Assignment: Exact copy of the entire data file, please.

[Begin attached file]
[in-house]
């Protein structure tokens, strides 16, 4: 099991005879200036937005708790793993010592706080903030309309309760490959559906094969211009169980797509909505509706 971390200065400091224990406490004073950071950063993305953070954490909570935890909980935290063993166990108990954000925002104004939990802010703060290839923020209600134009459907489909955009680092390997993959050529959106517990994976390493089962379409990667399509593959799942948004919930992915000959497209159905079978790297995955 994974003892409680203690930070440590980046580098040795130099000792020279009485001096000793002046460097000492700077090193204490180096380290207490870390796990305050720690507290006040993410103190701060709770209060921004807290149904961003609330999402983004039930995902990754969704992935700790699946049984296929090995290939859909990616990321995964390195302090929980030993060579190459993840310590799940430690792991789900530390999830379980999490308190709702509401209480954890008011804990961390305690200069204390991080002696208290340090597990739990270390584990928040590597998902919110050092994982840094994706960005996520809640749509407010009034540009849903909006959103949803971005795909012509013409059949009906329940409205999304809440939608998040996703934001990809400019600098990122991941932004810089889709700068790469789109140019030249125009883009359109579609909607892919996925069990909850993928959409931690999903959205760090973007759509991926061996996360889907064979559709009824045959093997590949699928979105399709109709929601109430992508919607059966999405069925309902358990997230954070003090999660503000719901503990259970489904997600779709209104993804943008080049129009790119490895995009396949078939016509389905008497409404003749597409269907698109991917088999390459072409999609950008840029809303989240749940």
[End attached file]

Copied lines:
[in-house]
């Protein structure tokens, strides 16, 4: 099991005879200036937005708790793993010592706080903030309309309760490959559906094969211009169980797509909505509706 971390200065400091224990406490004073950071950063993305953070954490909570935890909980935290063993166990108990954000925002104004939990802010703060290839923020209600134009459907489909955009680092390997993959050529959106517990994976390493089962379409990667399509593959799942948004919930992915000959497209159905079978790297995955 994974003892409680203690930070440590980046580098040795130099000792020279009485001096000793002046460097000492700077090193204490180096380290207490870390796990305050720690507290006040993410103190701060709770209060921004807290149904961003609330999402983004039930995902990754969704992935700790699946049984296929090995290939859909990616990321995964390195302090929980030993060579190459993840310590799940430690792991789900530390999830379980999490308190709702509401209480954890008011804990961390305690200069204390991080002696208290340090597990739990270390584990928040590597998902919110050092994982840094994706960005996520809640749509407010009034540009849903909006959103949803971005795909012509013409059949009906329940409205999304809440939608998040996703934001990809400019600098990122991941932004810089889709700068790469789109140019030249125009883009359109579609909607892919996925069990909850993928959409931690999903959205760090973007759509991926061996996360889907064979559709009824045959093997590949699928979105399709109709929601109430992508919607059966999405069925309902358990997230954070003090999660503000719901503990259970489904997600779709209104993804943008080049129009790119490895995009396949078939016509389905008497409404003749597409269907698109991917088999390459072409999609950008840029809303989240749940």